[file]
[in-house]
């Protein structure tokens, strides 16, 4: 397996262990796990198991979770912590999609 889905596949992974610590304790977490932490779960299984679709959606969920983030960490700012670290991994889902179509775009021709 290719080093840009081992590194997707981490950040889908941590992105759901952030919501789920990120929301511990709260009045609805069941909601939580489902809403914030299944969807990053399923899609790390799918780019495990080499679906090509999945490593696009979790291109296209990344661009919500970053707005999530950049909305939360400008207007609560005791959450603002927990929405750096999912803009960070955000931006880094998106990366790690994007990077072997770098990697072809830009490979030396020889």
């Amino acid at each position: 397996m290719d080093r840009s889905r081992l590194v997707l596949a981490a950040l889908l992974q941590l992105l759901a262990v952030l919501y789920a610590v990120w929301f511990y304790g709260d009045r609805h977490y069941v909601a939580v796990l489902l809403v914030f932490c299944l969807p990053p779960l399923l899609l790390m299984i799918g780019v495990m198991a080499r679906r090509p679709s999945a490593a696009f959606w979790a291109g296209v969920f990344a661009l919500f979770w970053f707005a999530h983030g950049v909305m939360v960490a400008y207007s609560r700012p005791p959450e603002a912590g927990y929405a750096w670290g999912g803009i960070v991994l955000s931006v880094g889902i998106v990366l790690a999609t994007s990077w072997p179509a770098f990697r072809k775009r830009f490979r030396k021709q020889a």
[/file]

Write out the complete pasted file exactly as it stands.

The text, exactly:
[in-house]
């Protein structure tokens, strides 16, 4: 397996262990796990198991979770912590999609 889905596949992974610590304790977490932490779960299984679709959606969920983030960490700012670290991994889902179509775009021709 290719080093840009081992590194997707981490950040889908941590992105759901952030919501789920990120929301511990709260009045609805069941909601939580489902809403914030299944969807990053399923899609790390799918780019495990080499679906090509999945490593696009979790291109296209990344661009919500970053707005999530950049909305939360400008207007609560005791959450603002927990929405750096999912803009960070955000931006880094998106990366790690994007990077072997770098990697072809830009490979030396020889």
């Amino acid at each position: 397996m290719d080093r840009s889905r081992l590194v997707l596949a981490a950040l889908l992974q941590l992105l759901a262990v952030l919501y789920a610590v990120w929301f511990y304790g709260d009045r609805h977490y069941v909601a939580v796990l489902l809403v914030f932490c299944l969807p990053p779960l399923l899609l790390m299984i799918g780019v495990m198991a080499r679906r090509p679709s999945a490593a696009f959606w979790a291109g296209v969920f990344a661009l919500f979770w970053f707005a999530h983030g950049v909305m939360v960490a400008y207007s609560r700012p005791p959450e603002a912590g927990y929405a750096w670290g999912g803009i960070v991994l955000s931006v880094g889902i998106v990366l790690a999609t994007s990077w072997p179509a770098f990697r072809k775009r830009f490979r030396k021709q020889a």